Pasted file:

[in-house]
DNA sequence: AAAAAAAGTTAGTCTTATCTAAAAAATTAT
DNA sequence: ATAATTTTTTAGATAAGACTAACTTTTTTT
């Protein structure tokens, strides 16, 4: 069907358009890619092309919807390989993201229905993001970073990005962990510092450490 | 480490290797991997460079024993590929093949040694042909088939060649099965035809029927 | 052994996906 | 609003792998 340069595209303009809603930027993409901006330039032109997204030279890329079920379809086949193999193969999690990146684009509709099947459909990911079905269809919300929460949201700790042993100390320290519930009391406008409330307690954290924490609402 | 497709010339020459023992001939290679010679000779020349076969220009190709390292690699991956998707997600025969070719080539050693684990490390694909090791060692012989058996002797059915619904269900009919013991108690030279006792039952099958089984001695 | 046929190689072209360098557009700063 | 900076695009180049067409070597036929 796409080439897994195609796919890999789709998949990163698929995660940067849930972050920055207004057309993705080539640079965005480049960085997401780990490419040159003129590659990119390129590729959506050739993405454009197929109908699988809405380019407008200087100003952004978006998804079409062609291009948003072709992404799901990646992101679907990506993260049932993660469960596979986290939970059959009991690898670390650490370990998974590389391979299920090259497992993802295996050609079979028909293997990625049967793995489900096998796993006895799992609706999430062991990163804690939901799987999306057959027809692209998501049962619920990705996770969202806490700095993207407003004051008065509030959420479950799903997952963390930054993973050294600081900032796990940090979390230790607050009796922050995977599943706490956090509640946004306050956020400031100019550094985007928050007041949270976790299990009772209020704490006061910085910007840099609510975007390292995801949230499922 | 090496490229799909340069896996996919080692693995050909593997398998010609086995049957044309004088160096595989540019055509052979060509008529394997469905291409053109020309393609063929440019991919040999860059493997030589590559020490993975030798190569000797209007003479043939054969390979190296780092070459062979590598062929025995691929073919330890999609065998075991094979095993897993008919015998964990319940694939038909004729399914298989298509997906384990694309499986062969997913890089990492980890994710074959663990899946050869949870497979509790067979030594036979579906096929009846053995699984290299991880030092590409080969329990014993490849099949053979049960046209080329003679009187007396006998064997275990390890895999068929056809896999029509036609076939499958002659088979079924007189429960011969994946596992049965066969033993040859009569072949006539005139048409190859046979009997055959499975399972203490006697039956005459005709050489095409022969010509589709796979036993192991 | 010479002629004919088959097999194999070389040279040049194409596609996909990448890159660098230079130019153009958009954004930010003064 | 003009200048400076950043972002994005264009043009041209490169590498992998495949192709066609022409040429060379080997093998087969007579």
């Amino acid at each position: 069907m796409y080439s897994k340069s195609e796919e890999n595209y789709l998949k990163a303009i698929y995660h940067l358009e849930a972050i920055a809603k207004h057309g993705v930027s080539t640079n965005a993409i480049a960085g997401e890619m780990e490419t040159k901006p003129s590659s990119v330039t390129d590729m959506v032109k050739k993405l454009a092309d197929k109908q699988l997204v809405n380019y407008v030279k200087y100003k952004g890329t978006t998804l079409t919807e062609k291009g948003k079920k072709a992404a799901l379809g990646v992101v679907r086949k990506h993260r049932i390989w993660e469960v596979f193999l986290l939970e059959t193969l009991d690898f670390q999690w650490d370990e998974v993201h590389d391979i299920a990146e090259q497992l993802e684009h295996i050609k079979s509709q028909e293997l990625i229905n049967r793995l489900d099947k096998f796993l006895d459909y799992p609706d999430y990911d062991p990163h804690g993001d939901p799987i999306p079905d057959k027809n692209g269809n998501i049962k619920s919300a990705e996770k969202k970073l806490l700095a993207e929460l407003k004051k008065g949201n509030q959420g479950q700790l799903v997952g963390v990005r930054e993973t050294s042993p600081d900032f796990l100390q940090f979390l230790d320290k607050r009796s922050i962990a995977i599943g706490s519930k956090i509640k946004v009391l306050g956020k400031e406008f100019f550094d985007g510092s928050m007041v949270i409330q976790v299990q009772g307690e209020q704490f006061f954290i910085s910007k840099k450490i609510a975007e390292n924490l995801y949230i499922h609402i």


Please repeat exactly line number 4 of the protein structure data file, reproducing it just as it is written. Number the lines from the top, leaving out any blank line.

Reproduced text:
């Protein structure tokens, strides 16, 4: 069907358009890619092309919807390989993201229905993001970073990005962990510092450490 | 480490290797991997460079024993590929093949040694042909088939060649099965035809029927 | 052994996906 | 609003792998 340069595209303009809603930027993409901006330039032109997204030279890329079920379809086949193999193969999690990146684009509709099947459909990911079905269809919300929460949201700790042993100390320290519930009391406008409330307690954290924490609402 | 497709010339020459023992001939290679010679000779020349076969220009190709390292690699991956998707997600025969070719080539050693684990490390694909090791060692012989058996002797059915619904269900009919013991108690030279006792039952099958089984001695 | 046929190689072209360098557009700063 | 900076695009180049067409070597036929 796409080439897994195609796919890999789709998949990163698929995660940067849930972050920055207004057309993705080539640079965005480049960085997401780990490419040159003129590659990119390129590729959506050739993405454009197929109908699988809405380019407008200087100003952004978006998804079409062609291009948003072709992404799901990646992101679907990506993260049932993660469960596979986290939970059959009991690898670390650490370990998974590389391979299920090259497992993802295996050609079979028909293997990625049967793995489900096998796993006895799992609706999430062991990163804690939901799987999306057959027809692209998501049962619920990705996770969202806490700095993207407003004051008065509030959420479950799903997952963390930054993973050294600081900032796990940090979390230790607050009796922050995977599943706490956090509640946004306050956020400031100019550094985007928050007041949270976790299990009772209020704490006061910085910007840099609510975007390292995801949230499922 | 090496490229799909340069896996996919080692693995050909593997398998010609086995049957044309004088160096595989540019055509052979060509008529394997469905291409053109020309393609063929440019991919040999860059493997030589590559020490993975030798190569000797209007003479043939054969390979190296780092070459062979590598062929025995691929073919330890999609065998075991094979095993897993008919015998964990319940694939038909004729399914298989298509997906384990694309499986062969997913890089990492980890994710074959663990899946050869949870497979509790067979030594036979579906096929009846053995699984290299991880030092590409080969329990014993490849099949053979049960046209080329003679009187007396006998064997275990390890895999068929056809896999029509036609076939499958002659088979079924007189429960011969994946596992049965066969033993040859009569072949006539005139048409190859046979009997055959499975399972203490006697039956005459005709050489095409022969010509589709796979036993192991 | 010479002629004919088959097999194999070389040279040049194409596609996909990448890159660098230079130019153009958009954004930010003064 | 003009200048400076950043972002994005264009043009041209490169590498992998495949192709066609022409040429060379080997093998087969007579």